By the way, I am constantly baffled by the fact that no one picks any of the gorgeous blackberries that can be found on hedgerows all over Sheffield! They are free and they are delicious, what is the problem? Please enlighten me.

Orange Shortbread (this quantity yielded 30 small biscuits)
200g butter, not marge, butter!
350g self-raising flour
100g caster sugar
2 tsp ground cinnamon
2 tsp ground nutmeg
1 orange, zest and juice
flaked almonds to decorate

Preheat the oven to 170°C and line a baking tray with parchment. Cut up the butter into small cubes and place it in a mixing bowl along with the flour, sugar, cinnamon, nutmeg and orange zest. Work the ingredients together with your fingertips as you would a crumble topping – the result should resemble crumble topping. Add the orange juice to the mixture and work it into the crumbs, forming a ball.

Take a small lump of the dough, flatten lightly with your thumb and press some flaked almonds into the dent. Space the biscuits neatly with about 2cm between them, they will rise a little bit. Bake in the preheated oven for 15-20 minutes until lightly golden.

Ginger and Chilli Caramel Biscuits (makes about 15)
for the biscuits:
50g butter or Stork – yes, marge is fine here
100g caster sugar
1 egg
50g crystallized ginger
130g plain flour
1.5 tsp baking powder
2 tsp ground ginger

for the caramel:
100g caster sugar
pinch of cayenne pepper or chilli (I used quite a lot, don’t be afraid of it)

Preheat the oven to 170°C. Line a baking tray with parchment. Chop the crystallized ginger quite finely, but some larger chunks are fine – and desirable. Cream the butter and sugar together, then add the egg and mix well. Stir in the crystallized ginger. In a separate bowl, mix together the flour, baking powder and ground ginger, then add this to the wet ingredients.

Using a greased spoon, take a small amount of the mix and place on the baking tray. You need less than you thought you would, these rise and spread out a lot when baking. Bake in the pre-heated oven for about 20-25 minutes – but take care as they burn easily.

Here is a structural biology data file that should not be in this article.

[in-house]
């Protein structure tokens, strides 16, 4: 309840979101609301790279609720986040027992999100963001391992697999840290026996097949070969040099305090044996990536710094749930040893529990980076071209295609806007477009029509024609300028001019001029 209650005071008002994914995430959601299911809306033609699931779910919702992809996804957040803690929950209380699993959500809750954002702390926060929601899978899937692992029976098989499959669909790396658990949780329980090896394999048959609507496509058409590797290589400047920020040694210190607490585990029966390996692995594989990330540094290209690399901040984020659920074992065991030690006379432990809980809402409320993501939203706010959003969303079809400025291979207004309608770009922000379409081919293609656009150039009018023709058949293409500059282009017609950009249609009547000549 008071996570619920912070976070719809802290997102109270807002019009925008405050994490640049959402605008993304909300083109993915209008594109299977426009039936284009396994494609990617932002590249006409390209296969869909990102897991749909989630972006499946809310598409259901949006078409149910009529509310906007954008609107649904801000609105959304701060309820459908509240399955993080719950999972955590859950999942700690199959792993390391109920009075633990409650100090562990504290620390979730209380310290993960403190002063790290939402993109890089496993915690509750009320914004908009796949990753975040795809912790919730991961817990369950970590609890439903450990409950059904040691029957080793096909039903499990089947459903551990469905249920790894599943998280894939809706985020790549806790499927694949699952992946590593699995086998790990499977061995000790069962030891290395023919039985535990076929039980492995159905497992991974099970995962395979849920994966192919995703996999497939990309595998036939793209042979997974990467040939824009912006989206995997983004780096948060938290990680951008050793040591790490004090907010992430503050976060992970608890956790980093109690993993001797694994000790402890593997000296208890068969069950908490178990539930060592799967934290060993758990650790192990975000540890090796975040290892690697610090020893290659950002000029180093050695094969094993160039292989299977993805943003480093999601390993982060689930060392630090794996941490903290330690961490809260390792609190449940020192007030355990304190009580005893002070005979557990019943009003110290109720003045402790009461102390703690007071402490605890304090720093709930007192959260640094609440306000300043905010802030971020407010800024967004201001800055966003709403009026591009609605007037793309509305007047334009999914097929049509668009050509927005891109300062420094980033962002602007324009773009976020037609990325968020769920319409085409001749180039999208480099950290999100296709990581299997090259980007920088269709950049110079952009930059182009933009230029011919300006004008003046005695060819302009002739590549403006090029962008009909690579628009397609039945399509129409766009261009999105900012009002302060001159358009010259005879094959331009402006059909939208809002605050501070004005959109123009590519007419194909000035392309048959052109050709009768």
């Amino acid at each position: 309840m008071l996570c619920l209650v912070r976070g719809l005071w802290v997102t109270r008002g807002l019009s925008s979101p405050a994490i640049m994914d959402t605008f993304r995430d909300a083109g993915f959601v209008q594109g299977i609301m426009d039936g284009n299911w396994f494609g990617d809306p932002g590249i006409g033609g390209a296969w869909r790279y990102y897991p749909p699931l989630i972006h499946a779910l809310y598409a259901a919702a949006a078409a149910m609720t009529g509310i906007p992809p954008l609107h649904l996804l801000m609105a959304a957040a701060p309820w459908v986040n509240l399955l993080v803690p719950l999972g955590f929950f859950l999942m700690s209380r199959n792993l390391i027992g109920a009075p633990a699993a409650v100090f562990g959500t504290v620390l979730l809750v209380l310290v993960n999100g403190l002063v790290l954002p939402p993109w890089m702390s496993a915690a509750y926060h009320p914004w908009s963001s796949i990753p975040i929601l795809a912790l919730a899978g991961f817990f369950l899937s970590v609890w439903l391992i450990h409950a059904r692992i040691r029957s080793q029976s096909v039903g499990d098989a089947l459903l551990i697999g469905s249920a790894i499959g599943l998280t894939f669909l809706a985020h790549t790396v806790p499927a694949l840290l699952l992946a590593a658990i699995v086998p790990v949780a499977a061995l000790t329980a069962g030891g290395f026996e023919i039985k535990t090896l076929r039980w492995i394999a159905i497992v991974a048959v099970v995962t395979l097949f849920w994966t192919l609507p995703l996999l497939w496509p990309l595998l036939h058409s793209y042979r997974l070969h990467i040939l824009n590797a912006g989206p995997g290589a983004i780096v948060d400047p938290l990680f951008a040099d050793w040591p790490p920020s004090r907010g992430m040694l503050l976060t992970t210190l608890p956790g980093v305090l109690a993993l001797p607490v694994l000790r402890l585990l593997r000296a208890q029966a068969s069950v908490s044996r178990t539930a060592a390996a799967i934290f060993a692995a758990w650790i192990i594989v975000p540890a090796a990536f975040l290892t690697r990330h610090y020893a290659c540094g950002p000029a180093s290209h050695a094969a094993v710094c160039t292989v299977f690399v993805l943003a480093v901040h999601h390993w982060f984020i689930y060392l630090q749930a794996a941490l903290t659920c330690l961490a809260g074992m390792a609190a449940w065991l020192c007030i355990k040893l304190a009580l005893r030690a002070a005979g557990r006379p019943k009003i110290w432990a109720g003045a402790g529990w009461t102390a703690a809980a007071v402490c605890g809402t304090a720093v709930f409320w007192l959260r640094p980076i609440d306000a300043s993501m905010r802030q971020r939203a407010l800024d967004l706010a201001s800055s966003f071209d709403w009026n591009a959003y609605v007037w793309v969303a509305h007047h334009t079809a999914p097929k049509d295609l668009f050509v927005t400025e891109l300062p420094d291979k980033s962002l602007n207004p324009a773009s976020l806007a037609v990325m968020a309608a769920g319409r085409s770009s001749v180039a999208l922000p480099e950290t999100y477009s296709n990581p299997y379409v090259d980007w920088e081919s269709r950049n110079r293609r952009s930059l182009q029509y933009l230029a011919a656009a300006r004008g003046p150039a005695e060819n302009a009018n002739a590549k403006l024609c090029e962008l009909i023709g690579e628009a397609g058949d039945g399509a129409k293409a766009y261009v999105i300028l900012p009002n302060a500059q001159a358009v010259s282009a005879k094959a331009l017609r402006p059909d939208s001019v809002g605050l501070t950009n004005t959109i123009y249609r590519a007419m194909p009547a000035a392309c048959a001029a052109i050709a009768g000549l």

In the meantime get started on the caramel. Put the sugar and chilli powder in a pan and start heating it gently, stirring often. Take care not to burn it. When the sugar has melted completely take off the heat immediately and get decorating. I used a spoon to drizzle over the biscuits to make Jackson Pollock style splatters.

And now I need to pack. Next stop, Liverpool.

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About Expat Gourmet

Musings from the kitchen.
This entry was posted in food, foraging, freebies, garden and tagged , , , , , , , , , , , . Bookmark the permalink.

8 Responses to Cakes, Biscuits and Goodbyes

  1. tkp says:

    Well, I do see fellow blackberry-foragers in Sheffield, but they are rarely under 60! Since there are reckoned to be hundreds of microspecies, each with their own characteristics, I shall be working my way round the copious bramble bushes of S20 over the next 3 weeks. Maybe I’ll even bring in some for my work colleagues;-)
    Keep up the inspirational work!

  2. Both of these recipes sound scrummmyyy! Such gorgeous bikkies indeed, definitely hoping to try those ginger chilli ones :)

  3. Soma says:

    Ginger chili sounds like something which i wld love, but i am staring at those berry tart pastries and want some rght now for my dessert! lovely

  4. Jessie says:

    “Being the retard I am…”

    I find this offensive, what are you really trying to say?